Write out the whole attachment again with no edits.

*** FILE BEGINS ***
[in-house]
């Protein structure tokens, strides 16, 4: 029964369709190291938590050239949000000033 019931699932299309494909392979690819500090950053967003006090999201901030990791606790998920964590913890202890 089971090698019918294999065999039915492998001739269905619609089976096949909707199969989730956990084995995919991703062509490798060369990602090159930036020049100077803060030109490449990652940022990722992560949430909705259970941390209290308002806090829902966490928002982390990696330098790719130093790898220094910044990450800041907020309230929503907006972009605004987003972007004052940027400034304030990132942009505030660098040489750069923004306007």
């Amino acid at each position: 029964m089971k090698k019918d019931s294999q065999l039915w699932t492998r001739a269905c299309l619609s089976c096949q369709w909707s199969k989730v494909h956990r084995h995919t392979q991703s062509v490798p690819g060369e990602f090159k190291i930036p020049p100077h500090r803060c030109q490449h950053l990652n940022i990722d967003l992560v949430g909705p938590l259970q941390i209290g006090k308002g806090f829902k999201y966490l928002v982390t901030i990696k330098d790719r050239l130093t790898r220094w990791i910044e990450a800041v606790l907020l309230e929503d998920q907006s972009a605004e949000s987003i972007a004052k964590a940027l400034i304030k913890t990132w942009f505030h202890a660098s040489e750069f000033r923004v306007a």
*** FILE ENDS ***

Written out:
[in-house]
């Protein structure tokens, strides 16, 4: 029964369709190291938590050239949000000033 019931699932299309494909392979690819500090950053967003006090999201901030990791606790998920964590913890202890 089971090698019918294999065999039915492998001739269905619609089976096949909707199969989730956990084995995919991703062509490798060369990602090159930036020049100077803060030109490449990652940022990722992560949430909705259970941390209290308002806090829902966490928002982390990696330098790719130093790898220094910044990450800041907020309230929503907006972009605004987003972007004052940027400034304030990132942009505030660098040489750069923004306007």
């Amino acid at each position: 029964m089971k090698k019918d019931s294999q065999l039915w699932t492998r001739a269905c299309l619609s089976c096949q369709w909707s199969k989730v494909h956990r084995h995919t392979q991703s062509v490798p690819g060369e990602f090159k190291i930036p020049p100077h500090r803060c030109q490449h950053l990652n940022i990722d967003l992560v949430g909705p938590l259970q941390i209290g006090k308002g806090f829902k999201y966490l928002v982390t901030i990696k330098d790719r050239l130093t790898r220094w990791i910044e990450a800041v606790l907020l309230e929503d998920q907006s972009a605004e949000s987003i972007a004052k964590a940027l400034i304030k913890t990132w942009f505030h202890a660098s040489e750069f000033r923004v306007a």